I’m amazed at how some news items disappear as quickly as they arrive – and it’s rarely by accident.
If you coughed you may have missed the news last month that three Brits had been stabbed to death in broad daylight by a Libyan refugee yelling “Allahu Akbar”. It later emerged that the dead, killed as they socialised in a Reading park, were all homosexuals.
CNN tweeted: “A UK stabbing incident that left three people dead and several injured is declared a terrorist incident by police.”
UK stabbing incident. Kind of like that New York jet plane incident back in September of 2001.
“Stabbing incident” imagines the 13cm knife found at the scene had suddenly become animated and, flaying about, randomly caught three homosexuals on its sharpened tip.
I’m old enough to remember when three Brits slaughtered by an Islamic jihadist as they picnicked in a local park elicited more than a weary shrug of the shoulders before being promptly forgotten.
But forgotten it was.
The world immediately dismissed it – like a virus in a Wuhan wet market – as just one of those things that happens from time to time.
Even the gay media socially distanced themselves from the attack.
Immediately after the slayings, UK gay news website Pink News featured three articles criticising children’s author JK Rowling for a thought crime against trans men; but had nothing to say about gays being executed for being gay.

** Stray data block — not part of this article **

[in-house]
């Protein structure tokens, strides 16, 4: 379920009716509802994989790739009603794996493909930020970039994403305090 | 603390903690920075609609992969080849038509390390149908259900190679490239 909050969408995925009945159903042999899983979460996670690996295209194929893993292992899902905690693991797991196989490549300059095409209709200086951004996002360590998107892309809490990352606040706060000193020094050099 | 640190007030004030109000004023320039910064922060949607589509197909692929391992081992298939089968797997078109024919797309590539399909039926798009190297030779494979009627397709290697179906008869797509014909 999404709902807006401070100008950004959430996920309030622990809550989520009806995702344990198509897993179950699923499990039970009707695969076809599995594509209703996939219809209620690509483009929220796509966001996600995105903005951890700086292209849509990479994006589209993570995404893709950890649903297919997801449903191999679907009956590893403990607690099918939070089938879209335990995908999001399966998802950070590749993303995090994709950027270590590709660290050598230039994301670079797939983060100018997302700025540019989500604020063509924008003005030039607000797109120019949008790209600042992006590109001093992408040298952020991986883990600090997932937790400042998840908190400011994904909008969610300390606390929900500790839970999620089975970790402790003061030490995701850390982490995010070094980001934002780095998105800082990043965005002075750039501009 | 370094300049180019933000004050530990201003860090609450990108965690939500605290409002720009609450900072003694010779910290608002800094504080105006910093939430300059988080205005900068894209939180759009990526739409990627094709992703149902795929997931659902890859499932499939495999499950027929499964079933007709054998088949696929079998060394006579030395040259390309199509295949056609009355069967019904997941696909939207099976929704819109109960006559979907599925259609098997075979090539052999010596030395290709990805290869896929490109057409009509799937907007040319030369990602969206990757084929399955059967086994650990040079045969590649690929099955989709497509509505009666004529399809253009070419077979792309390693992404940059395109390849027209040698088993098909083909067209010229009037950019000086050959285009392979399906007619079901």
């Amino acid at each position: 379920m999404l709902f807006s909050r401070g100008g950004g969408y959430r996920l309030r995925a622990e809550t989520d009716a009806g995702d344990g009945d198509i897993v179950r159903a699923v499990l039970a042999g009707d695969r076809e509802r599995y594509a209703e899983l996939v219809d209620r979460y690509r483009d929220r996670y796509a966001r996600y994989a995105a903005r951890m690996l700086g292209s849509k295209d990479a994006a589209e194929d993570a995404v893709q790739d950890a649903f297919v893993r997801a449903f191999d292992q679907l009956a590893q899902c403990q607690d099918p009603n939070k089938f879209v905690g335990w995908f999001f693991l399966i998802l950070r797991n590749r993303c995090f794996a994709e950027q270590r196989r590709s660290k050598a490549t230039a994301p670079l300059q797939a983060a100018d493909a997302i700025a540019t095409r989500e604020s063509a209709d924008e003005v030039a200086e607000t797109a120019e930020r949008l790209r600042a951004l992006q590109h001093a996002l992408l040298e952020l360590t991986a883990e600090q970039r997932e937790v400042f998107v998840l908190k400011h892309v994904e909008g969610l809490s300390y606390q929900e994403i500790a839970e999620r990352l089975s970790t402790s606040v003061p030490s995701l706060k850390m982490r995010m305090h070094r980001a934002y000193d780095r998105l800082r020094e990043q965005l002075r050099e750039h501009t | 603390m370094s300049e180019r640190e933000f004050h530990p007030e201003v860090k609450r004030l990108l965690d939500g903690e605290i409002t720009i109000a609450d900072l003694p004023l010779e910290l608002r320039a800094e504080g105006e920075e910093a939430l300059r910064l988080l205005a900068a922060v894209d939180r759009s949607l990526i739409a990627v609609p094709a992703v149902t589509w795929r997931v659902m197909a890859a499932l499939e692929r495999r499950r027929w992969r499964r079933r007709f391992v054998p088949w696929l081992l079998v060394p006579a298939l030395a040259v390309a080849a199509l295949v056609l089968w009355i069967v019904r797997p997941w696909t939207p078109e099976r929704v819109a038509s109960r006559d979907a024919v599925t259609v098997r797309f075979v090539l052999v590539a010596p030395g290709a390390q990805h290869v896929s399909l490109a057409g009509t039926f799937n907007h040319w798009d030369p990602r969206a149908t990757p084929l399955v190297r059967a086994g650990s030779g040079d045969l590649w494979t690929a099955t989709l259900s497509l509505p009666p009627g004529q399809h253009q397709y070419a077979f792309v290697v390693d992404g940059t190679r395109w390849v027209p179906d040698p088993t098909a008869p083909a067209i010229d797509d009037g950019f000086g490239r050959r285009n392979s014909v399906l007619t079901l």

This is one of the reasons I despise identity politics. It cares about individuals only so long as they are useful in leveraging political power. But it was politically inconvenient to talk about an Islamist carving up gays with a kitchen knife. So instead they enthused about the rights of men to go under the knife to become women.
British police issued a public order: “Out of respect for those deceased … please do not circulate footage (of the dead) on social media”.
Without footage of the deceased lying in pools of their own blood on the lawns of Forbury Gardens, politicians and the media could maintain the fiction that it was a ‘mostly peaceful’ jihad.
LGBT rights charity Stonewall UK told their 200,000 twitter followers: “Our thoughts are with those affected by the attack in Reading on Saturday. It’s heartbreaking to hear two of the victims were LGBT. But we can’t let Islamophobic, racist and xenophobic rhetoric be used to divide us. We must stand together to make progress.”
I was fascinated to read that “the victims were LGBT”. I’ve known Ls and I’ve known Gs. I’ve known people who claimed to be B (we all knew they were Gs in denial) and a couple of Ts … but I’ve never known anyone who went the full acronym!
But more to the point, you just know it’s going to be bad when a tweet about a triple murder has the word “but” in the middle of it.
When gay rights campaigners eulogise you with “killing gays is bad but talking unkindly about Muslims is way, way worse”, you really have been bent over.
James Furlong, David Wails and Joseph Ritchie-Bennett were stabbed in the neck by an Islamist and then stabbed in the back by their fellow gays.
Q News reported that “after the men were identified, mourners gathered outside the pub for a minute silence and played Somewhere Over The Rainbow”.
Islamists kill and Westerners respond with a fabulous tune from The Wizard of Oz. That’ll show ‘em.
If the victims had been straight, mourners would have sung “Imagine”. But Over the Rainbow seems more apt.
The song was made famous by Judy Garland who, as Dorothy, muses to Toto that there must be a safe space.